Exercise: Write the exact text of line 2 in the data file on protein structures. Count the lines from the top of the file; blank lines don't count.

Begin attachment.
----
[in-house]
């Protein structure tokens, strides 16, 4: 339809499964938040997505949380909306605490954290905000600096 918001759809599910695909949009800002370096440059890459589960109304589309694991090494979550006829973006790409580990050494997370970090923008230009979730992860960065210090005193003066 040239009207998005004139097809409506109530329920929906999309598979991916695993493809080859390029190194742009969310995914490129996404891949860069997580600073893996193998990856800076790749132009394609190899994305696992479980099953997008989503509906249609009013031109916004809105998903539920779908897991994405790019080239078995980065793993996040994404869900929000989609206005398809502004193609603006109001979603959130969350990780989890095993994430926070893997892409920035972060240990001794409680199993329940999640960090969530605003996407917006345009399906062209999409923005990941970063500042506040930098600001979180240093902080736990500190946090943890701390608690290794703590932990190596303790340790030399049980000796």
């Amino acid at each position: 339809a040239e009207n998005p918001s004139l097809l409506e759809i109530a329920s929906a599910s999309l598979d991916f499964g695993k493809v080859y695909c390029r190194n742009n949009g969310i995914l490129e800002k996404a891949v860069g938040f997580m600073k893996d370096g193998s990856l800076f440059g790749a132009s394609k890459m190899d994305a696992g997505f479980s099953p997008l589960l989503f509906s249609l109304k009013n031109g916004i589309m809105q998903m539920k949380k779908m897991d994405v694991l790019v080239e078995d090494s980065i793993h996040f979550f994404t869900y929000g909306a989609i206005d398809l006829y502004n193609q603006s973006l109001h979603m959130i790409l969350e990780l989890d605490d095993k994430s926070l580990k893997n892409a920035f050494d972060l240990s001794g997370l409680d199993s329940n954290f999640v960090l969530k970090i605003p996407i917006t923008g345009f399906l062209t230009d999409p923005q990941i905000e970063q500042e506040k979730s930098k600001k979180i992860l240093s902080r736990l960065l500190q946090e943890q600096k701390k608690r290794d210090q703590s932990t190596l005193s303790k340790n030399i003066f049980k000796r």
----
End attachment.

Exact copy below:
């Protein structure tokens, strides 16, 4: 339809499964938040997505949380909306605490954290905000600096 918001759809599910695909949009800002370096440059890459589960109304589309694991090494979550006829973006790409580990050494997370970090923008230009979730992860960065210090005193003066 040239009207998005004139097809409506109530329920929906999309598979991916695993493809080859390029190194742009969310995914490129996404891949860069997580600073893996193998990856800076790749132009394609190899994305696992479980099953997008989503509906249609009013031109916004809105998903539920779908897991994405790019080239078995980065793993996040994404869900929000989609206005398809502004193609603006109001979603959130969350990780989890095993994430926070893997892409920035972060240990001794409680199993329940999640960090969530605003996407917006345009399906062209999409923005990941970063500042506040930098600001979180240093902080736990500190946090943890701390608690290794703590932990190596303790340790030399049980000796």